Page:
# Thread: Area under a curve (?)

1. ## Area under a curve (?)

(First, I'm very sorry if this is in the wrong forum -- I'm taking a general "history of math" class, but I haven't taken any analysis/topology so I'm not sure if this question fits in.)

Anyway, my question is: Take 3 parallel planes with a solid having bases on the top and bottom planes, each base being a simple closed curve. If the second plane moves and the area of the solid intersecting that plane is f(x), graphing f(x) and splitting into small segments of dx=h/n, find a sufficient condition for "for every epsilon, there exists some $n_0$ such that n $> n_0$, V1 - V2 < epsilon.

I know that V1 is the sum of circumscribed rectangles under the curve and V2 is inscribed. Unfortunately I know little else. I'd really appreciate any help.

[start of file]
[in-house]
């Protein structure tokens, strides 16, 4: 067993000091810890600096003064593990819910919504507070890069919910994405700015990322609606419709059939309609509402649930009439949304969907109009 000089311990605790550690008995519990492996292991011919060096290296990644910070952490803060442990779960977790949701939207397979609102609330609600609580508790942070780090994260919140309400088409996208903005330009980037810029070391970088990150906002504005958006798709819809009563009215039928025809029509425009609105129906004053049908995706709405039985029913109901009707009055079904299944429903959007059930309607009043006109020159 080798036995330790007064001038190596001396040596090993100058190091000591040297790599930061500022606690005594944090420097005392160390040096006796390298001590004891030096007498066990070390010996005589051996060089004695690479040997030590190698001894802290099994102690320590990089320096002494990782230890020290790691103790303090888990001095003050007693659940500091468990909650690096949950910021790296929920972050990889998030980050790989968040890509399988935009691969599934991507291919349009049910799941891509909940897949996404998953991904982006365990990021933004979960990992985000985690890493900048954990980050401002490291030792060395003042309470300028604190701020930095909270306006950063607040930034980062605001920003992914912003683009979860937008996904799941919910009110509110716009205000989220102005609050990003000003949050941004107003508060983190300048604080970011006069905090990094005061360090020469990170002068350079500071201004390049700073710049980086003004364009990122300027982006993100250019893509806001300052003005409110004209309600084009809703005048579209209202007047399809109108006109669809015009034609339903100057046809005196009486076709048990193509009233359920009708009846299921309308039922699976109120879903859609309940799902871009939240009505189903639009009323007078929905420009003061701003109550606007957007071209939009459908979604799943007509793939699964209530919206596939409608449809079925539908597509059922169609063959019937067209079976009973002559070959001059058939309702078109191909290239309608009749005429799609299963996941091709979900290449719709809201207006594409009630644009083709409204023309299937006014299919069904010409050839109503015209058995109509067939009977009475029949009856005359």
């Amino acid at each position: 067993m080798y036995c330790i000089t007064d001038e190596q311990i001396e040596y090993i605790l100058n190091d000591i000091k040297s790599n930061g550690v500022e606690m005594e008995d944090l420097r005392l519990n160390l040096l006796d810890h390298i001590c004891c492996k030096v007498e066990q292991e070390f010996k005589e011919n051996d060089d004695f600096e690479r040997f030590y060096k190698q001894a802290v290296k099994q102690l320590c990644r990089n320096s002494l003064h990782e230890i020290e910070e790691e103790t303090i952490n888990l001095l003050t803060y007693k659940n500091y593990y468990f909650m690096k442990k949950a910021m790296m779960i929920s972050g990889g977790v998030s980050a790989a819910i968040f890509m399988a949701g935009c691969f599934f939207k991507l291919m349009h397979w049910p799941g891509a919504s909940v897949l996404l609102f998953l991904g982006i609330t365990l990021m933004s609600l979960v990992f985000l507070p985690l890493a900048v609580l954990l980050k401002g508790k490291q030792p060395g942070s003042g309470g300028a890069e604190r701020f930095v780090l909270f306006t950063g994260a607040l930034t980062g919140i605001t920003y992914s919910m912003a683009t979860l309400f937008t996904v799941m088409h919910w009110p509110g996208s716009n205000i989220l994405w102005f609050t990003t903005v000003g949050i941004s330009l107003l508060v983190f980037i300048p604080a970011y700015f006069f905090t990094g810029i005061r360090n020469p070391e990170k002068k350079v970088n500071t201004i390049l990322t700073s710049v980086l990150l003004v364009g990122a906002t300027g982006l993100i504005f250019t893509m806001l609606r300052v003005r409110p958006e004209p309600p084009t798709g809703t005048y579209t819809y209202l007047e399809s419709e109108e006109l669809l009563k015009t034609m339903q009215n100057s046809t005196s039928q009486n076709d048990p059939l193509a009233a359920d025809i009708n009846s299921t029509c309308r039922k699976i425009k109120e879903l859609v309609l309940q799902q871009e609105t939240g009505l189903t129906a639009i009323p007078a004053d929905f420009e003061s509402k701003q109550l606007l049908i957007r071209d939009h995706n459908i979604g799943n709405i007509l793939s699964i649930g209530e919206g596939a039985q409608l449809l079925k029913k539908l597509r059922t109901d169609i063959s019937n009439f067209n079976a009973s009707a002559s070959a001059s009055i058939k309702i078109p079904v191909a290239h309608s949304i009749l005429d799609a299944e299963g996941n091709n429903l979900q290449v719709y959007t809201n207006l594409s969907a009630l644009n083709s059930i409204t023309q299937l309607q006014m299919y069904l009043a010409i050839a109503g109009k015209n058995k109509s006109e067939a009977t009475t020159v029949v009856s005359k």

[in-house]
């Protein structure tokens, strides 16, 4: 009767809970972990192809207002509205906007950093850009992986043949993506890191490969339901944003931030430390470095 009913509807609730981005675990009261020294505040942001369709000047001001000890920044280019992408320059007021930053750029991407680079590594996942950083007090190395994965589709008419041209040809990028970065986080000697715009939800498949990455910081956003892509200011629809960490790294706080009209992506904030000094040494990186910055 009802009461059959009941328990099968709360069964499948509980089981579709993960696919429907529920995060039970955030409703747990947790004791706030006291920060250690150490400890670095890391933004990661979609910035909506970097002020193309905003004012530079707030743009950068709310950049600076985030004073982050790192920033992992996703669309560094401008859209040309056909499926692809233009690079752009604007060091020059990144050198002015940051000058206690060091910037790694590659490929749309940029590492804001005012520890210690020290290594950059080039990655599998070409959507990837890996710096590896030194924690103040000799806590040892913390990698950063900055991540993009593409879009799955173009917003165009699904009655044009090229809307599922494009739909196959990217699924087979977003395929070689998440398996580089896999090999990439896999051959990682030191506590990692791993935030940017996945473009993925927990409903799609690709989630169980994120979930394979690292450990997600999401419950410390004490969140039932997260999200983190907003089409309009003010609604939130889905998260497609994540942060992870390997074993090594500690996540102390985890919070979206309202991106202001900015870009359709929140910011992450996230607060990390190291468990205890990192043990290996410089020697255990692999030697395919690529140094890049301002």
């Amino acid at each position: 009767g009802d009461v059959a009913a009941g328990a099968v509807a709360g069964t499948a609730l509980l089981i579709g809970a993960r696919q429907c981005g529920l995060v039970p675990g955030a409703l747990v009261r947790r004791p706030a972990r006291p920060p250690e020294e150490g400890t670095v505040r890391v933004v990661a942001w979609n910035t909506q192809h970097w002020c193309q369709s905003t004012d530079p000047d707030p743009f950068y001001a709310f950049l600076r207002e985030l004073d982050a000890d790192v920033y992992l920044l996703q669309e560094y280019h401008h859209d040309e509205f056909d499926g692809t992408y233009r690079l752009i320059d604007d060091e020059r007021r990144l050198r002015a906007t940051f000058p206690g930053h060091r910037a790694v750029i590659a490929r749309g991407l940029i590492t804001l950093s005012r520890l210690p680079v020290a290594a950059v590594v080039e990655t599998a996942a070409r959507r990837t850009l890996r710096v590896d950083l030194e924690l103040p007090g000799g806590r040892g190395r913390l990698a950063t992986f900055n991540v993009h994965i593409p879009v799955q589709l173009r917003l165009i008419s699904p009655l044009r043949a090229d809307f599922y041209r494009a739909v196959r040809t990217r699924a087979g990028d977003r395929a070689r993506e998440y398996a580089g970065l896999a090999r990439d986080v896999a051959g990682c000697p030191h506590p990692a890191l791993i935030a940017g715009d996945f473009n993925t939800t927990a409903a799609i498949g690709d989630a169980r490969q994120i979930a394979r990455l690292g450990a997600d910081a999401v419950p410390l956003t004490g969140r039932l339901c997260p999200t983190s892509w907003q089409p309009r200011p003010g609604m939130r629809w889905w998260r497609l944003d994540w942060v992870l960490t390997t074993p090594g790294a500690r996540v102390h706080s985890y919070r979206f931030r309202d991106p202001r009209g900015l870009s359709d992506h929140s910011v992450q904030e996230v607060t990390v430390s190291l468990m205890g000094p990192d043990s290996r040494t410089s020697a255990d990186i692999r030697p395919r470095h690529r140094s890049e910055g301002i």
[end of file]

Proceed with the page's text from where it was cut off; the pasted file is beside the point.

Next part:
Thanks.

2. Hi kimberu,

I think most of the helpers on this forum are averse to answering questions where the symbols used are not defined, so it would be a good idea to make your question as clear as possible. For example: what are V1,V2,h; which plane is the second plane; and splitting what into small segments?

Having said that, I think I got the gist of what you were asking: when do the upper and lower estimates of the volume of the solid converge to the same value? Well that always happens when $f$ is Riemann integrable, where $f(x)$ is (as you defined) the cross-sectional area of the solid at height $x.$

The most important things to read about are the conditions of Riemann integrability, which returns lots of hits in google. In particular, $f$ is Riemann integrable if $f$ is continuous over the height of the solid.

And, out of interest, this is probably a calculus question, but that's beside the point really!

Hope this helps, and enjoy the rest of your course.